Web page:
Cause And Effect As a Dangerous Logical Trap
How Do You Distinct Correlation From Causation?
Sales of Bud Light beer are falling (at the time of writing this). And it is safe to assume that the recent PR scandal the brand was involved in was the reason. So, we can see the cause and effect.
But this is not always the case.
Brains consume up to 25% of the whole body's energy. We spend more on thinking than on moving. So, since our organisms were formed in the times when everyday dinners and breakfasts were not guaranteed, we're naturally programmed to save energy.
And since the brain is the most energy-consuming part of our bodies, guess which functions fall victim to this energy-saving policy.
Post hoc ergo propter hoc
Your neighbor got promoted a couple of months ago, and today you discovered he bought a new Ferrari. Did he buy the car because of his promotion?
Your friends, a married couple, have had several strong quarrels recently. This morning your spouse told you they've got divorced. Were those arguments the reason why they split up?
Airbnb changed its marketing strategy in 2019. It switched from search-engine marketing to brand marketing. And you may have seen several articles recently in which it's said that the company's profit has increased significantly. Is there a connection between these two facts?
In all the examples above, two events follow each other, but it doesn't necessarily mean that one is the reason for another.
Ancient philosophers called it Post hoc ergo propter hoc, or 'after this, therefore because of this.' And it is a logical fallacy. And we often fall into this trap.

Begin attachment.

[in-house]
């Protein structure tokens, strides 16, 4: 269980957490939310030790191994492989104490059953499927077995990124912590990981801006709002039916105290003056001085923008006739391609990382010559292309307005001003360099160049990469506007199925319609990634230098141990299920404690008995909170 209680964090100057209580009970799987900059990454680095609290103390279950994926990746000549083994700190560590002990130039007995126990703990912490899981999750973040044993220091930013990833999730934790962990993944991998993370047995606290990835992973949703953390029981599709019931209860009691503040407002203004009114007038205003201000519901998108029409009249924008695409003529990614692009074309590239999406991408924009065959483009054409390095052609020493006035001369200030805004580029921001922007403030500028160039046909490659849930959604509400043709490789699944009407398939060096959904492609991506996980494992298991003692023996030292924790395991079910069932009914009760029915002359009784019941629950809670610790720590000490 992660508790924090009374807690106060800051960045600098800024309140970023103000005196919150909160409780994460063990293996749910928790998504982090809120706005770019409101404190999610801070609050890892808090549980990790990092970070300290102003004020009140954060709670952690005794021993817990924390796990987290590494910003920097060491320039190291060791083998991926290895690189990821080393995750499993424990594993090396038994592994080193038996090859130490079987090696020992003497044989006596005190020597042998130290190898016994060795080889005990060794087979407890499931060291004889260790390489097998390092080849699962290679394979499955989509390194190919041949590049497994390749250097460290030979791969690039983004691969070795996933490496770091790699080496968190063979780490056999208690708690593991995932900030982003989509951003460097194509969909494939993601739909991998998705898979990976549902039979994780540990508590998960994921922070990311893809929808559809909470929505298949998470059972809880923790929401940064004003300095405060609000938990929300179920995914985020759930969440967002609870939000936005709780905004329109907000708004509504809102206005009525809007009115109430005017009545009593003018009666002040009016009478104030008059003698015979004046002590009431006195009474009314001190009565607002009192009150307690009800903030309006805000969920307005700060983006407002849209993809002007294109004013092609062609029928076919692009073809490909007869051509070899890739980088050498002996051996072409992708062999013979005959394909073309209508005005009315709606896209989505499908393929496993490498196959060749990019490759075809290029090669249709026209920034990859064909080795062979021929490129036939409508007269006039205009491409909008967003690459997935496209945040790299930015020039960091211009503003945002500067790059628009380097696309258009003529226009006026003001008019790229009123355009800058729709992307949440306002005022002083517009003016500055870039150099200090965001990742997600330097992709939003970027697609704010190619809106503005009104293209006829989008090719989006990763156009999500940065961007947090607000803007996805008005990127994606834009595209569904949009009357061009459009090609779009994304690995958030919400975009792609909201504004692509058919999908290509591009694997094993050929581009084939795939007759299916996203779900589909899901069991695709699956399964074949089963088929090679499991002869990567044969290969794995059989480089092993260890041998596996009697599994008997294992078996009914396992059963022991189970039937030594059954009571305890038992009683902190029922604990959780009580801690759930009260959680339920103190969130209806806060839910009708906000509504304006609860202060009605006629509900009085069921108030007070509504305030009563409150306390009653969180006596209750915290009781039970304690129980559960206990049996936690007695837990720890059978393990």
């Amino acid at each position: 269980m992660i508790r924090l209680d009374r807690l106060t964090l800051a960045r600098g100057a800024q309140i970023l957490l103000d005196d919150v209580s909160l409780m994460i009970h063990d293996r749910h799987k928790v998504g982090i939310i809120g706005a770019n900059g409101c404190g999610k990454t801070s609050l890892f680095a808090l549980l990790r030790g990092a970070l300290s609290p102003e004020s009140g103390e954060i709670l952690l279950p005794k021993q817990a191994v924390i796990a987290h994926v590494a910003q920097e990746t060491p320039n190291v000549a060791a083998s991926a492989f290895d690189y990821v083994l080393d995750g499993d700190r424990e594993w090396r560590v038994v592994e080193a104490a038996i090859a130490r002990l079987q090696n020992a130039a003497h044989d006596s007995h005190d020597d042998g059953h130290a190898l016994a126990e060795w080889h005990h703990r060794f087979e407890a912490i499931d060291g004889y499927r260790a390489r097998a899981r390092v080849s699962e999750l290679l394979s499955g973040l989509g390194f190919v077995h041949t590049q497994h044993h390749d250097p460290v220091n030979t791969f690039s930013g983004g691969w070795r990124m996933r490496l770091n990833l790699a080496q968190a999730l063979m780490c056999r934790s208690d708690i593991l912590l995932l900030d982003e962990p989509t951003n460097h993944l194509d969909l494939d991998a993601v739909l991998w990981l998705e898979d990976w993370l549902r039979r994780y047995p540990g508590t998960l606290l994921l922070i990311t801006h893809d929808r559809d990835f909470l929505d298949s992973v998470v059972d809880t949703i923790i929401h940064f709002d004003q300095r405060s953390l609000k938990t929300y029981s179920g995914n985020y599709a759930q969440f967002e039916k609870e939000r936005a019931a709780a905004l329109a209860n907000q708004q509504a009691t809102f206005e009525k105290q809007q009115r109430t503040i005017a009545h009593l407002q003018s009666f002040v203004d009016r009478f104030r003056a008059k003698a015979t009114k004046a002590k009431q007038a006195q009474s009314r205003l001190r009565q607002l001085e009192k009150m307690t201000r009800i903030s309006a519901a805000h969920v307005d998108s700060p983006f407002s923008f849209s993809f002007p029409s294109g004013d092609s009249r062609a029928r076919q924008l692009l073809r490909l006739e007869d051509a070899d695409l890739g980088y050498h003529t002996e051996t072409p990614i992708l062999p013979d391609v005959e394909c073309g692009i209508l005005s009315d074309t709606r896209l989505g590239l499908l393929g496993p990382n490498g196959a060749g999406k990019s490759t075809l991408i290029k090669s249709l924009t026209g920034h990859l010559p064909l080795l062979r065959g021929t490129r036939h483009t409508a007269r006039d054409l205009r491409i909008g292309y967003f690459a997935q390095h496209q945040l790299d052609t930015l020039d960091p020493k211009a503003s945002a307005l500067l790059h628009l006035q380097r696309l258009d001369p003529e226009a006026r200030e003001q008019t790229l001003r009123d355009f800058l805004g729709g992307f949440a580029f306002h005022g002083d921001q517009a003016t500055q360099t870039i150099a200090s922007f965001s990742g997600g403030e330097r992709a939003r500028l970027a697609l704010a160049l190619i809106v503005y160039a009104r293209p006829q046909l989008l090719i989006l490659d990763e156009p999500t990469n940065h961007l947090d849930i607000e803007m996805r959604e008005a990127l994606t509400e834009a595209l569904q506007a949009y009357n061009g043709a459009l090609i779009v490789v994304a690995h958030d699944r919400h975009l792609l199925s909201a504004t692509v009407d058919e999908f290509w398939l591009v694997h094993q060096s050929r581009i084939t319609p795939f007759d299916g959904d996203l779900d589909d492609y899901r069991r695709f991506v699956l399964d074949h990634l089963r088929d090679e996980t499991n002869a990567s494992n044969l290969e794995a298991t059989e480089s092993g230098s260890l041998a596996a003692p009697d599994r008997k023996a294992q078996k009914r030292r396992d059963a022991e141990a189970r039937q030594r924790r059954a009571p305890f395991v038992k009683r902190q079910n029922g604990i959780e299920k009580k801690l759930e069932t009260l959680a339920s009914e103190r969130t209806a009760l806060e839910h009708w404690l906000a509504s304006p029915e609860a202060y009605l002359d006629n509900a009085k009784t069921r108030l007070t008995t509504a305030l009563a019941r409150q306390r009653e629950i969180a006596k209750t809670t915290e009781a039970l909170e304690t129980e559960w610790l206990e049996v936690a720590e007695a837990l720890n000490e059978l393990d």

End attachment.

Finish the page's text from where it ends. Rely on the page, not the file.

If there are two or more possible explanations for a notion or event, and one of them is simpler than the others, our brains vote for it without a second thought. Why? Because it saves precious energy.
Is Airbnb increased profitability a consequence of the new strategy? It may be. But we can assert it only if the company has changed nothing else since 2019. But I believe COVID influenced the firm's pricing and financial management policies.
The trap of simple explanations
Business success depends on hundreds of factors.
Business leaders themselves rarely can explain what brought their companies to success;
They believe that their wise strategic decisions were the reasons, but this is also not always the case.
In 2006, I became a CEO. In 2007, my company hit a record for profits. In my arrogance, I believed that it happened because I was an excellent manager. But a year later, in 2008, the economic crunch occurred, and it revealed all the holes in our ship. It became obvious that our success in 2007 resulted from a favorable set of circumstances.
It was a hard lesson for me.
But people want to know the secret of success, so many publishers and researchers try to fulfill this demand. They look for the reasons why some businesses thrive while others don't and spend a lot of time and effort to find it out.
And Jim Collins's books Built To Last and Good To Great are two perfect examples demonstrating that it doesn't work.
We adore simple explanations. And it biases our strategic thinking.
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When we discuss and formulate our strategies, we fall into the same trap. It works not only for the past but for the future too.
We think that if event B followed event A, we believe that A was a reason for B.
And when we think about the future, we also often believe that if we do A, we'll get B.
But a business result is always an effect of hundreds of circumstances, and only few of them are under our control. So, we can do A and get C, H, M – everything but B.
We need to embrace the fact that our ability to see cause-effect relations between events is very, very constrained. And we need to replace rigid planning with a soft approach wherever possible.